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How Do You Tell if You're Being Hacked?!

What I wants to know is how can you tell if someone has stolen any personal information from your computer, if they managed to get into your computer, or attempt to get into ur computer.  There has to be a way to tell all connections ever made to the computer.

The only way I knows is netstat (-a -b -n -v -etc)  I knows how to use all those commands.

But is there other ways too tell as well.  Cause lately my internet speed was up and down.  Sometimes when I sends a file or surf the web it's really fast then 5 minutes later the internet goes really slow.  I have broadband and sometimes I gets 5 kbps then another while after I gets 100 kbps.  Seems a little suspiscious and I want to take a closer look into the matter.

So if anyone knows of all the ways to tell all of the connections ever made to this computer.  From startup to shutdown, keep a log of all connections?   Any comments?
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Xygus02
Asked:
Xygus02
1 Solution
 
Xygus02Author Commented:
Note:   my svchost.exe  shows up in my netstat, but my firewall blocks all connections made to and from my computer.  Should I be weary of this connection?
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rossfingalCommented:
Depending on your system -
you'll have multiple copies of svchost.exe running from:
C:\WINDOWS\System32
or -
C:\WINNT\System32
These are legitimate processes.

Cheers!
RF
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smconsultCommented:
What kind of firewall are you using?

Sean
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Xygus02Author Commented:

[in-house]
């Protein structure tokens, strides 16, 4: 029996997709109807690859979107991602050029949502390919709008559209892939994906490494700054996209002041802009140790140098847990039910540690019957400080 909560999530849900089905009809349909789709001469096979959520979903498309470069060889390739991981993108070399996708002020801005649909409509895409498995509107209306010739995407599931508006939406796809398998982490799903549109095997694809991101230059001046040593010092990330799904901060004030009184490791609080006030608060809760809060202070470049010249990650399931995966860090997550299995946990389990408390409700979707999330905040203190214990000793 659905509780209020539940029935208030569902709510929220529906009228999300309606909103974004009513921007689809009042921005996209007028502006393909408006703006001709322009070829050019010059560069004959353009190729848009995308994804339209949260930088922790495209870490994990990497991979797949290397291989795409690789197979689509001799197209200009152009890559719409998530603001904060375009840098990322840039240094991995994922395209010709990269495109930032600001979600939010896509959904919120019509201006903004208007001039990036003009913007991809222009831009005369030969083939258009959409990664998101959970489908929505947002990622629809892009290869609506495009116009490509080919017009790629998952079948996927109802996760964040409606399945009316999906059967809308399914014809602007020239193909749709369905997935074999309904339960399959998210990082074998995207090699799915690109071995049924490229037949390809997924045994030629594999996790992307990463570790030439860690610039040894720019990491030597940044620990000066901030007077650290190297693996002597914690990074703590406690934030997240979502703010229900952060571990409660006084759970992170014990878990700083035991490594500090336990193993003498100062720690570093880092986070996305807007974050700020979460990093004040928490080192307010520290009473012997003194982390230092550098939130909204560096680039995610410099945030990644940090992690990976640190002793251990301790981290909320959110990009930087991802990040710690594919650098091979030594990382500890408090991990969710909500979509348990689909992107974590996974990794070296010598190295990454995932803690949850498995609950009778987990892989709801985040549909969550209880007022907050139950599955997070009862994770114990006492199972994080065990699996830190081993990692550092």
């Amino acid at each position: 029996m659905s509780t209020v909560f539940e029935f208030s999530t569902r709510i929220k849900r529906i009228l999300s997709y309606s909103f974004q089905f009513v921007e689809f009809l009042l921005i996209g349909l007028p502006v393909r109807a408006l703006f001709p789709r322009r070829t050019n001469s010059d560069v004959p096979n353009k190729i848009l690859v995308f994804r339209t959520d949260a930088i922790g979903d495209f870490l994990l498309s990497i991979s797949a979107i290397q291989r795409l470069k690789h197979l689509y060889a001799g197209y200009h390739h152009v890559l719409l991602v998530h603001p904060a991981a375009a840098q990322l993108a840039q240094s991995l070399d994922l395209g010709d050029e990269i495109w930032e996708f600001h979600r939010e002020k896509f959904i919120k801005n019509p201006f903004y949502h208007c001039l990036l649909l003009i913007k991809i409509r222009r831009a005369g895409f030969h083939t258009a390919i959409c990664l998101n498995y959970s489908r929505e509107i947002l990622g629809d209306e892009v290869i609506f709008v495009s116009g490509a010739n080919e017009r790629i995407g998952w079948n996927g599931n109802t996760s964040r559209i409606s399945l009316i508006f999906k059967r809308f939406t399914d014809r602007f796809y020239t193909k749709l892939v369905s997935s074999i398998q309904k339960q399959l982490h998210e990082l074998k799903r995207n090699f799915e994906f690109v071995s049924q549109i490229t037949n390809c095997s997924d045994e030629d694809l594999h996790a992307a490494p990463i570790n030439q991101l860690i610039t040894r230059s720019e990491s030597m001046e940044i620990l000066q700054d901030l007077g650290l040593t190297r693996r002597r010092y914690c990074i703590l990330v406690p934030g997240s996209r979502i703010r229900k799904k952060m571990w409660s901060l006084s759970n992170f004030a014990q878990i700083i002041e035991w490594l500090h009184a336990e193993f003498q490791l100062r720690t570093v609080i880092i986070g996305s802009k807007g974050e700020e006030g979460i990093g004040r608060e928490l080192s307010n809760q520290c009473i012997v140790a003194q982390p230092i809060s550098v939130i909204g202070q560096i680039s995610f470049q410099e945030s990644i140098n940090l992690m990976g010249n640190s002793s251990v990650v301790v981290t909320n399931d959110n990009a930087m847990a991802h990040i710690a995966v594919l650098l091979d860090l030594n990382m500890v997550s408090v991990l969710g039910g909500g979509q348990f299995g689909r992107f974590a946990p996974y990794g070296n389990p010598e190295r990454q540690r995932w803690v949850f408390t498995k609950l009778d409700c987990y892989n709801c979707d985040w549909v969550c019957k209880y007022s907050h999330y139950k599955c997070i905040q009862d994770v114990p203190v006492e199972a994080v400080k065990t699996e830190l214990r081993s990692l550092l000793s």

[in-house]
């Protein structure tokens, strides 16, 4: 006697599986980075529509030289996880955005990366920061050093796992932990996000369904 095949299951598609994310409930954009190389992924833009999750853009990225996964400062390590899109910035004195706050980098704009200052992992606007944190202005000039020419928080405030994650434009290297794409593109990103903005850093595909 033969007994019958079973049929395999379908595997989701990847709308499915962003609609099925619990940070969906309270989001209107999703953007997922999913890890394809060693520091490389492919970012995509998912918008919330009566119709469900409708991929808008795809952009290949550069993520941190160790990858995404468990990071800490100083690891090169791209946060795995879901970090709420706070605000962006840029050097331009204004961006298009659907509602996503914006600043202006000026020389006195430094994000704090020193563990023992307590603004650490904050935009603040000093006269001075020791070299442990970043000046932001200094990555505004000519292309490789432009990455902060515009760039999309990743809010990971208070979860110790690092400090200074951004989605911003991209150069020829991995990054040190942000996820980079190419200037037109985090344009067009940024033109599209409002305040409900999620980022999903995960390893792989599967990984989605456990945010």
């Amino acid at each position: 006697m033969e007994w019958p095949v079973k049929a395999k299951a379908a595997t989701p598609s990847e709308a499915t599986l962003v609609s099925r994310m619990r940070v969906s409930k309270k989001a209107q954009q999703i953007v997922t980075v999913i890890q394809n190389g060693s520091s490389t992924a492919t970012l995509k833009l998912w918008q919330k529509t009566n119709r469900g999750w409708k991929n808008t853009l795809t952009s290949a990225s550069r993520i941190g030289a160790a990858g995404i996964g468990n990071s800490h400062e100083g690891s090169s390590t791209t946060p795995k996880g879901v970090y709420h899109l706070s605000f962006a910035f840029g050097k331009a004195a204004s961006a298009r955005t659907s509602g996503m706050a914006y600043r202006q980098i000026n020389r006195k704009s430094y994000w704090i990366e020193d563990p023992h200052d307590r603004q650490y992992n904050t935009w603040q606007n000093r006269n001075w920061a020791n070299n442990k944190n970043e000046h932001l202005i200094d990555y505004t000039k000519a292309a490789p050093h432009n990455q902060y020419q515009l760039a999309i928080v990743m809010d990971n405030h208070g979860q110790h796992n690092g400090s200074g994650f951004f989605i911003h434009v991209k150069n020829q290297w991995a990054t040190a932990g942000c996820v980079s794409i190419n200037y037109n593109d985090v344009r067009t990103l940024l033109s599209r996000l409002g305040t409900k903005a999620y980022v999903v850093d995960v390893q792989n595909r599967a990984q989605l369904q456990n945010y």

I'm using Norton Personal Firewall 2003
and the firewall Service Pack 2 comes with.
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smconsultCommented:
I'm not familiar with the logging capabilities of Norton.

If you were using a hardware firewall of some sort, you could use a Syslog program like Kiwi to log all of the incoming and outgoing connections.  For example, I'm using a Linksys BEFSR81 at the house, and an RV082 at work, and both are dumping their logs to Kiwi for forwarding to Dshield.org.

Are you on dial-up, or broadband?  (From the speeds you mentioned in your original question, it sounds like you're on dial-up.)

Sean
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QuetzalCommented:
Could be a bad network adaptor, wiring inside or outside.  Try opening a cmd window and do a continuous ping (e.g. ping -t google.com) to see if dropped packets or high latency during the slow periods.
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XygusCommented:
No more replys to this question plz.  Xygus02 has been suspended cause experts-exchange suspected me of more then one account.  So I need to end this question immediately, thou I don't have the power to accept any of your answers.  But an admin might be able to do it for me.  If I had to choose anyone here to be rewarded, I would choose smconsult cause he told me about Dshield.org which I am going to use once I knows what my SMTP is.

thx
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